Control technology and exposure assessment for electronic recycling operations United States Penitentiary, Lewisburg, Pennsylvania.
Almaguer-D; Burroughs-GE; Echt-A; Marlow-D
Cincinnati, OH: U.S. Department of Health and Human Services, Public Health Service, Centers for Disease Control and Prevention, National Institute for Occupational Safety and Health, EPHB 326-17a, 2009 Jan; :1-48
Researchers from the National Institute for Occupational Safety and Health (NIOSH) conducted a study of the recycling of electronic components at the Federal Prison Industries facilities (aka, UNICOR) in Lewisburg, Pennsylvania in January 2008 to assess workers' exposures to metals and other occupational hazards, including noise, associated with these operations. The electronics recycling operations at Lewisburg can be organized into four production processes: a) receiving and sorting, b) disassembly, c) glass breaking operations, and d) packaging and shipping. A fifth operation, cleaning and maintenance, was also addressed but is not considered a production process per se. It is known that lead (Pb), cadmium (Cd), and other metals are used in the manufacturing of electronic components and pose a risk to workers involved in recycling of electronic components if the processes are not adequately controlled or the workers are not properly trained and provided appropriate personal protective clothing and equipment. Methods used to assess worker exposures to metals during this evaluation included: personal breathing zone sampling for airborne metals and particulate, and surface wipe sampling to assess surface contamination. Samples were analyzed for 31 metals with five selected elements (barium, beryllium, cadmium, lead and nickel) given emphasis. Noise exposures were determined using sound pressure level monitors. The results of air sampling conducted during this visit indicated no overexposures of workers to metals above the most stringent occupational exposure limits. Exposures to airborne metals during the filter change-out maintenance operation (the task of primary concern in this evaluation) were also well below the most stringent occupational exposure limits. Although beryllium is used in consumer electronics and computer components, such as disk drive arms (beryllium-aluminum), electrical contacts, switches, and connector plugs (copper-beryllium) and printed wiring boards [Willis and Florig 2002, Schmidt 2002], most beryllium "in consumer products is used in ways that are not likely to create beryllium exposures during use and maintenance" [Willis and Florig 2002]. This may account for the fact that beryllium in this study was not detected at levels above the detection limit of the analytical method. The removal and sorting of components seen here is typical of a maintenance activity (components are removed from the cases and sorted, rather than removed and replaced). Other e-recycling activities that include further processing, such as shredding of the components, may produce higher exposures to beryllium, but shredding (except as a means to destroy memory devices) does not occur at this facility. Samples collected during routine daily disassembly operations and glass breaking operations were less than 10% of the OSHA PELs for both Cd and Pb. Unless specified, results of samples presented are for the duration of the sample and not calculated on an 8 hour time weighted average basis. Lead was detected on surface wipe samples in excess of recommended levels, although in 2 of 3 instances it was concluded that this was existing contamination on materials coming into the workplace. Cadmium and other heavy metals were detected in the surface wipe and bulk dust samples. There are few established standards available for wipe samples with which to compare these data although the samples collected were below recommended maximum levels which do exist. The wipe sample results generally cannot be used to determine the source of the contamination. They only estimate the surface contamination present at the time the sample was collected. Eight-hour time weighted average measurements of noise in this workplace identified several instances where exposure was greater than the REL and TL V of 85 dBA, although none which exceeded the PEL of 90 dBA. Recommendations resulting from this study include: 1) the implementation of a site-specific health and safety program at Lewisburg that includes a noise reduction program; 2) the respiratory protection program for this facility should be evaluated to ensure that it complies with OSHA regulations; 3) attention should be focused on practices to prevent accidental ingestion of lead and other metals; 4) management should evaluate the feasibility of providing and laundering work clothing for all workers in the recycling facility; 5) change rooms should be equipped with separate storage facilities for work clothing and for street clothes to prevent cross-contamination; and 6) all UNICOR operations should be evaluated from the perspective of health, safety and the environment in the near future. A comprehensive program is needed within the Bureau of Prisons to assure both staff and inmates a safe and healthy workplace.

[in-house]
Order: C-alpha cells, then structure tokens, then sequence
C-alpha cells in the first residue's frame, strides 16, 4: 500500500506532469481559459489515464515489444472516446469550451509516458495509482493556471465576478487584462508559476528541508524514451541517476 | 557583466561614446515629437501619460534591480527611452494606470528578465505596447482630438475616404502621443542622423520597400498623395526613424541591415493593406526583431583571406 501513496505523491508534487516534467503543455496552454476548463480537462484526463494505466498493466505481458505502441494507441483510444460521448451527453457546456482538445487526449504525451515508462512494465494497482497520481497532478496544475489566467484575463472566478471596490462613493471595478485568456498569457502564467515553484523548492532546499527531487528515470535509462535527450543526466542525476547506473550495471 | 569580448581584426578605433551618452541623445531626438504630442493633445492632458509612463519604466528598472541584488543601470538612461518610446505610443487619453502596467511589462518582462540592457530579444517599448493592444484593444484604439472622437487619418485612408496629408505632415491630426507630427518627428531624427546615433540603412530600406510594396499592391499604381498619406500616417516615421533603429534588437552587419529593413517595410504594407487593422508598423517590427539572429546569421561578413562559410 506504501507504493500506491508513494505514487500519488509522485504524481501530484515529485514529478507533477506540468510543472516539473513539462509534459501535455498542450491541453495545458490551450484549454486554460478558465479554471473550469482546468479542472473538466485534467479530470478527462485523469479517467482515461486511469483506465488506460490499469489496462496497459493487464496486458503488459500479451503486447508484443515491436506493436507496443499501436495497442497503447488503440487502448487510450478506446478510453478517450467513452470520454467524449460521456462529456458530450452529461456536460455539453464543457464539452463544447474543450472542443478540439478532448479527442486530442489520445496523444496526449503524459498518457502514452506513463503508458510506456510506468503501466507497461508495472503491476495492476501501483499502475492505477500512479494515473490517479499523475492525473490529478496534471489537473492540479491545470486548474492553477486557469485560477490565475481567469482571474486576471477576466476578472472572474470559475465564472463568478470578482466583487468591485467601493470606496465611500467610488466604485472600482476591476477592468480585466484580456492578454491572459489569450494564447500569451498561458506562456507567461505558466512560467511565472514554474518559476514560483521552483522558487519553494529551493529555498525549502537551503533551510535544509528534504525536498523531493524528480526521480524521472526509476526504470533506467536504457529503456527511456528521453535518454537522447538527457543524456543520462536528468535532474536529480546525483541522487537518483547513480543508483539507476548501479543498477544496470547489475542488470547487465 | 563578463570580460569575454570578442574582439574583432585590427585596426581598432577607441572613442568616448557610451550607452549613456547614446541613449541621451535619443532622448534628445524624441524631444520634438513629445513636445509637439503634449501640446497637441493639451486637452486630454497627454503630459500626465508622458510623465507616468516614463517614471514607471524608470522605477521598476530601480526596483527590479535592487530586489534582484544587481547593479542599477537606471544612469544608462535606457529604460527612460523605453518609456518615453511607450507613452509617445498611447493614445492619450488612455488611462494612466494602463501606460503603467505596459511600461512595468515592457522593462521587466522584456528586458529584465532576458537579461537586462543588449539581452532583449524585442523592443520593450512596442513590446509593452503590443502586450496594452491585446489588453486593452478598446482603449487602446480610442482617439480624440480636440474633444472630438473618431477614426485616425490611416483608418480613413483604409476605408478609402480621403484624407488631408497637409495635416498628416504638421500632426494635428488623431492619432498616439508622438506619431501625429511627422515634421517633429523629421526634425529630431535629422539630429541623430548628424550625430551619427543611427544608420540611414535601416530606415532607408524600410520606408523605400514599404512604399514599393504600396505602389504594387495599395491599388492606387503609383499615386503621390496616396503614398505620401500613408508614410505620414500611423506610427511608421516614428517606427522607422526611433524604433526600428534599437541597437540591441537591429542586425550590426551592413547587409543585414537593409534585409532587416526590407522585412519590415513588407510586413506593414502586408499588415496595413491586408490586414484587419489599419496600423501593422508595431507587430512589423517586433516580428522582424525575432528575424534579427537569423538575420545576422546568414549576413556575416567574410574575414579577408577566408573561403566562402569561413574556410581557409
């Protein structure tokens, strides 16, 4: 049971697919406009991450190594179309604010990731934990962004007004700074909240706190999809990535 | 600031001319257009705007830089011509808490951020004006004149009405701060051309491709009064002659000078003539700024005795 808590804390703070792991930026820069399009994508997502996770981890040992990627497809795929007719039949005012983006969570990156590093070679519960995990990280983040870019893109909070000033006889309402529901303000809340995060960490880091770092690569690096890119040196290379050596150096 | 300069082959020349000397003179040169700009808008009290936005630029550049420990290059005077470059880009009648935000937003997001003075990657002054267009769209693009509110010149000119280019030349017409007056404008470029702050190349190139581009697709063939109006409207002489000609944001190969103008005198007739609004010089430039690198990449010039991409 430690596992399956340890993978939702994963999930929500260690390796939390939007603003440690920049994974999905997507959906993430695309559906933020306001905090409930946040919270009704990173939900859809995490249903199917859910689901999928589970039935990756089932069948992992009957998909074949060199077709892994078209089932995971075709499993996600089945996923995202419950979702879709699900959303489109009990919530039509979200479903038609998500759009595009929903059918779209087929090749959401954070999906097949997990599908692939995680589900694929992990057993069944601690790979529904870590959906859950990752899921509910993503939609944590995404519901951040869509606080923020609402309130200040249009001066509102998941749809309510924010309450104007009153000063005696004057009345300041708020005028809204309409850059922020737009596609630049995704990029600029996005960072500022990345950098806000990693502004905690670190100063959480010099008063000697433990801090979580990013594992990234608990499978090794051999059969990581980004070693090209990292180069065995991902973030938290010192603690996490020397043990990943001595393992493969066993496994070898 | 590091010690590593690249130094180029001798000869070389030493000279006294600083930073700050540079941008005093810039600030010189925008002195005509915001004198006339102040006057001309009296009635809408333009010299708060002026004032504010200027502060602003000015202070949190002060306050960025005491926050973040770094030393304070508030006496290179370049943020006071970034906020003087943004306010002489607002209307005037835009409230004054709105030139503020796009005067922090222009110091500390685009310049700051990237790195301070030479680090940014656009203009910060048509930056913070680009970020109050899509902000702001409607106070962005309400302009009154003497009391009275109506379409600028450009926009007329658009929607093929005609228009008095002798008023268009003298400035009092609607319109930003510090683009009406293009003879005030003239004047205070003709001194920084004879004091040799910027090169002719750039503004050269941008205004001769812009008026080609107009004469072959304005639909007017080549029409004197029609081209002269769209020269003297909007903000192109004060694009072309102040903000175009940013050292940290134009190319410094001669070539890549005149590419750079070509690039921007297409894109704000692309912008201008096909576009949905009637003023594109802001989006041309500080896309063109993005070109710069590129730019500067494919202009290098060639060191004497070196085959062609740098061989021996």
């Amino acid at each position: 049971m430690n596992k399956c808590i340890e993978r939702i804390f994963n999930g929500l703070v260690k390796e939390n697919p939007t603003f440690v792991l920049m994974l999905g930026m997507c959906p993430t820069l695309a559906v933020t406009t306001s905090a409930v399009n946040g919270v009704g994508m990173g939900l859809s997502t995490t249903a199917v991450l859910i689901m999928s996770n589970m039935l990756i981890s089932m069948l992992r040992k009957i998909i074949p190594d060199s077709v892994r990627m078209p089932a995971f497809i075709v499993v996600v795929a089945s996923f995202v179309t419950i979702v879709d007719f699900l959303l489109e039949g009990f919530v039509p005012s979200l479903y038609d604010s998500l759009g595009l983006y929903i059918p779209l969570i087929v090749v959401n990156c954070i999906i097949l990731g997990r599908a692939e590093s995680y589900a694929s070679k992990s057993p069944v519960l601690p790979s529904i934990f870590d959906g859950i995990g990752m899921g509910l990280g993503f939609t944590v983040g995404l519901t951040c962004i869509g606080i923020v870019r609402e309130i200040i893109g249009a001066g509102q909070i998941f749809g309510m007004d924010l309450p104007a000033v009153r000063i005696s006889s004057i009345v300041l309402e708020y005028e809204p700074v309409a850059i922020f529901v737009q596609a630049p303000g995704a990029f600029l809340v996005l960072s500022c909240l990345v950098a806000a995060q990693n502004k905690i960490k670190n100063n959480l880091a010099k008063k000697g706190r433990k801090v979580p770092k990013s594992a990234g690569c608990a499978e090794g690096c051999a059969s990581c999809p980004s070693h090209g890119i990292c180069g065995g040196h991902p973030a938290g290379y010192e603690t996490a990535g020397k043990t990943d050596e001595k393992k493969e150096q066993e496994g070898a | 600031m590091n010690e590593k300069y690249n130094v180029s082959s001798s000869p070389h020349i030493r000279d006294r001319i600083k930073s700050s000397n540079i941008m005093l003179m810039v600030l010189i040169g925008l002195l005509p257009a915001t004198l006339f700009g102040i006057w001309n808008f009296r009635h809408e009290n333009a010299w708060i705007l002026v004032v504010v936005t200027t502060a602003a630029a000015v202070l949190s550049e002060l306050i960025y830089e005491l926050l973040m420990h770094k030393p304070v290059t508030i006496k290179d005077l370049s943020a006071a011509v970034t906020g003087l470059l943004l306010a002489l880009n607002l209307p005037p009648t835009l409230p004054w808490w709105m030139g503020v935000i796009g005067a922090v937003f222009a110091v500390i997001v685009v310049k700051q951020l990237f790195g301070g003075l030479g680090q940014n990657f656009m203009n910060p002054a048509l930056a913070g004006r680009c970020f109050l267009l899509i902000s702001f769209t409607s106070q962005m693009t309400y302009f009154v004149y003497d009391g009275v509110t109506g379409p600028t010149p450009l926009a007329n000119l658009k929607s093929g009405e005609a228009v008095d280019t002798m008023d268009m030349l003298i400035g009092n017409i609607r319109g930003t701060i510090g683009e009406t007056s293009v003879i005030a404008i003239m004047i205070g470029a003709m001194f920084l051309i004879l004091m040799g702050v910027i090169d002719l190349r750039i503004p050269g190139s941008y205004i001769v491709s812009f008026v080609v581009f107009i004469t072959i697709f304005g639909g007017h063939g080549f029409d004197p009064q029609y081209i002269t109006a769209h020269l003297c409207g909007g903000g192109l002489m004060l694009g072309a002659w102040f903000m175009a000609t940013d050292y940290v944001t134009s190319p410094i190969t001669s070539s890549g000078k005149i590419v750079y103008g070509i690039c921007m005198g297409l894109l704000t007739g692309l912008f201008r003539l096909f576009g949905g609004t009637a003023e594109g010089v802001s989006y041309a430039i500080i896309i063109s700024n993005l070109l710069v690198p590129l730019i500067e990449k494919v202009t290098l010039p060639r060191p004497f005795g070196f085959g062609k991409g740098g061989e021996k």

Control-technology; Engineering-controls; Region-3; Prison-workers; Correctional-facilities; Heavy-metals; Analytical-methods; Sampling; Barium-compounds; Beryllium-compounds; Cadmium-compounds; Lead-compounds; Nickel-compounds; Dust-exposure; Electronic-components; Exposure-assessment; Exposure-levels; Exposure-limits; Environmental-contamination; Noise-control; Clothing; Regulations; Respiratory-protective-equipment; Occupational-health-programs; Occupational-safety-programs
National Institute for Occupational Safety and Health, Division of Applied Research and Technology, Engineering and Physical Hazards Branch, Mail Stop R-5, 4676 Columbia Parkway, Cincinnati, OH 45226-1998
7440-39-3; 7440-41-7; 7440-43-9; 7439-92-1; 7440-02-0
Field Studies; Control Technology
NTIS Accession No.
National Institute for Occupational Safety and Health